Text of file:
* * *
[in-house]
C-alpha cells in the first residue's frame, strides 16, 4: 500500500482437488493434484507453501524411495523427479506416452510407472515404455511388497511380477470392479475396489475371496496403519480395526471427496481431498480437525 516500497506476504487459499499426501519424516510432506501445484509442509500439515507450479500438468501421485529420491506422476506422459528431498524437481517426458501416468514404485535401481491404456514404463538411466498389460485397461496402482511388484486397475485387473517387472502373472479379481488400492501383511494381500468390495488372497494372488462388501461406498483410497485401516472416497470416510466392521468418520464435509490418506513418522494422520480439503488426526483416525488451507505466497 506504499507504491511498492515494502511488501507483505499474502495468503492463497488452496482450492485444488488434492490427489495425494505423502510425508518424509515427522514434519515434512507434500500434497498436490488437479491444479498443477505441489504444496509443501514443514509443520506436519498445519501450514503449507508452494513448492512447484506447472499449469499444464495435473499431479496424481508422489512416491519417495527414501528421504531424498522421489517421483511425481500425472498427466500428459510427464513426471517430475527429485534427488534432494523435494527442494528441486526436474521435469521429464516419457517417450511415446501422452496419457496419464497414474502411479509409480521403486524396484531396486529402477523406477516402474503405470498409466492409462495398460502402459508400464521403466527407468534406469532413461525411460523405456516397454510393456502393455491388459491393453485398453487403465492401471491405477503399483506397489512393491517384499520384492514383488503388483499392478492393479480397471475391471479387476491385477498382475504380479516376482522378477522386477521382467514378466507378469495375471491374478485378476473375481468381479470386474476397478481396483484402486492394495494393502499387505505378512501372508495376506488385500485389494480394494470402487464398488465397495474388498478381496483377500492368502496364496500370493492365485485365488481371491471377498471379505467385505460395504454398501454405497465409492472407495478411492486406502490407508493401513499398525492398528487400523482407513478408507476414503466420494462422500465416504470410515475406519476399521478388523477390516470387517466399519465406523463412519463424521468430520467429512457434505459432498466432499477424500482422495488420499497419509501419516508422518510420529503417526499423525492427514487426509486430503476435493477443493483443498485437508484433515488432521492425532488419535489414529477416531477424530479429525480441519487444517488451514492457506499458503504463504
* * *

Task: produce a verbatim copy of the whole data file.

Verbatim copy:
[in-house]
C-alpha cells in the first residue's frame, strides 16, 4: 500500500482437488493434484507453501524411495523427479506416452510407472515404455511388497511380477470392479475396489475371496496403519480395526471427496481431498480437525 516500497506476504487459499499426501519424516510432506501445484509442509500439515507450479500438468501421485529420491506422476506422459528431498524437481517426458501416468514404485535401481491404456514404463538411466498389460485397461496402482511388484486397475485387473517387472502373472479379481488400492501383511494381500468390495488372497494372488462388501461406498483410497485401516472416497470416510466392521468418520464435509490418506513418522494422520480439503488426526483416525488451507505466497 506504499507504491511498492515494502511488501507483505499474502495468503492463497488452496482450492485444488488434492490427489495425494505423502510425508518424509515427522514434519515434512507434500500434497498436490488437479491444479498443477505441489504444496509443501514443514509443520506436519498445519501450514503449507508452494513448492512447484506447472499449469499444464495435473499431479496424481508422489512416491519417495527414501528421504531424498522421489517421483511425481500425472498427466500428459510427464513426471517430475527429485534427488534432494523435494527442494528441486526436474521435469521429464516419457517417450511415446501422452496419457496419464497414474502411479509409480521403486524396484531396486529402477523406477516402474503405470498409466492409462495398460502402459508400464521403466527407468534406469532413461525411460523405456516397454510393456502393455491388459491393453485398453487403465492401471491405477503399483506397489512393491517384499520384492514383488503388483499392478492393479480397471475391471479387476491385477498382475504380479516376482522378477522386477521382467514378466507378469495375471491374478485378476473375481468381479470386474476397478481396483484402486492394495494393502499387505505378512501372508495376506488385500485389494480394494470402487464398488465397495474388498478381496483377500492368502496364496500370493492365485485365488481371491471377498471379505467385505460395504454398501454405497465409492472407495478411492486406502490407508493401513499398525492398528487400523482407513478408507476414503466420494462422500465416504470410515475406519476399521478388523477390516470387517466399519465406523463412519463424521468430520467429512457434505459432498466432499477424500482422495488420499497419509501419516508422518510420529503417526499423525492427514487426509486430503476435493477443493483443498485437508484433515488432521492425532488419535489414529477416531477424530479429525480441519487444517488451514492457506499458503504463504